Chew on some dinner plates

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With consumption of single-use plastic on the rise in India, edible tableware makers are on a trendsetting mission

Edible soup spoon by Trishula India

Edible soup spoon by Trishula India
 

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What if your dinner plate has more dietary fibre than your meal? With 43 grams of fibre and 16 grams of protein, edible plates might just fill the gap in your diet. These wheat bran plates (roughly 11 inches in diameter) called “Thooshan”, manufactured by Aura Exim and sold by Vir Naturals Pvt Ltd, are the latest to enter the edible tableware space.

For those who want to pursue a sustainable lifestyle in India today, options are aplenty, from cloth bags and bamboo toothbrushes to chemical-free cosmetics. The next step is edible tableware that home-grown manufacturers have been pushing slowly yet surely. Though India has been slow to catch on, the change is sure to happen, says Vinayakumar B (Vinay), founder of Thooshan. “And for us, it isn’t purely business. The aim is to bring about a long-term change in the way people perceive plastic,” he adds.

India generates about 3.3 million metric tonnes of plastic annually, says a 2018-19 report by the Pollution Control Board; the average per capita consumption is eight grams per day. The pandemic is expected to worsen the statistic, with single-use masks and PPE kits adding to total waste generated.

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Wheat bran plates and cutlery by Thooshan

Wheat bran plates and cutlery by Thooshan  

“The idea is to create as many alternatives as possible so that single-use plastic can be eliminated in the long run,” adds Vinay, who left his job as a Life Insurance CEO at Mauritius to start this initiative. Launched a month ago, Thooshan has its factory in Angamaly and currently manufactures dinner plates that can be eaten or fed to cattle, pets or fish as organic manure. “We don’t tell people to eat it, but if they do, it is good for the body,” he adds. The plates are not flavoured yet. And the brand will soon introduce food containers, bowls, disposable cups, as well as cutlery.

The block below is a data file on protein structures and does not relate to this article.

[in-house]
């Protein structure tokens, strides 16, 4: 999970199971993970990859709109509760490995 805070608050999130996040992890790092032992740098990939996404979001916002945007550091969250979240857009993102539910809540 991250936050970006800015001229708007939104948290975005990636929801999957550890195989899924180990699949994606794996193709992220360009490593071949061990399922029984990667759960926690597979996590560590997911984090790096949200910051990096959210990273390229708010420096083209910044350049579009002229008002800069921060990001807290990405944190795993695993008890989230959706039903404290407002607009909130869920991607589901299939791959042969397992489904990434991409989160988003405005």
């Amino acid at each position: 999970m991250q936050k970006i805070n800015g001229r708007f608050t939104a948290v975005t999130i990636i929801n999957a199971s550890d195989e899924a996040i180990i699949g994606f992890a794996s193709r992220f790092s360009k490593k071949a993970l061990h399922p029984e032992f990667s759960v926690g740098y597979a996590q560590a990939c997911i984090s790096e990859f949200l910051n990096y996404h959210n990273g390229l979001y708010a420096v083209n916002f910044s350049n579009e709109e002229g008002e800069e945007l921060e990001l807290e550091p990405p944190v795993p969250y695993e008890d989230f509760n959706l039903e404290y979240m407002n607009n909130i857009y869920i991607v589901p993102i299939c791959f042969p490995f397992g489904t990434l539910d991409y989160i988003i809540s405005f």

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Vinay spent a year and a half researching wheat bran and its viability in making edible tableware. He collaborated with scientists at the CSIR- National Institute for Interdisciplinary Science and Technology, Thiruvananthapuram, to develop the 100% biodegradable tableware. The project has been incubated at IIT Kanpur, Kerala Agricultural University and Indigram Labs.

Vinayakumar B, founder of Thooshan, which makes edible plates out of wheatbran

Vinayakumar B, founder of Thooshan, which makes edible plates out of wheatbran
 

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The products will be sold through distributors in each district of Kerala, once the pandemic situation improves, followed by contract manufacturing across India. Vinay says he would identify dealers who do not sell plastic as a policy.

In 2018, a similar initiative was begun by former IBM employees Shaila Gurudutt and Lakshmi Bheemachar in Bengaluru. Their startup Gajamukha Foodslaunched an edible bowl and spoon under the brand Edible Pro, and today,has over 25 products, which include multi-purpose cutlery, soup spoons, tumblers and plates and bowls in sweet, salty and spicy flavours.

“When Shaila and I wanted to do something on our own, we wanted it to be environment-friendly,” says Lakshmi. They sought help from the Defence Food Research Laboratory before setting up the factory in Bengaluru.

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Edible spoons manufactured by Edible Pro

Edible spoons manufactured by Edible Pro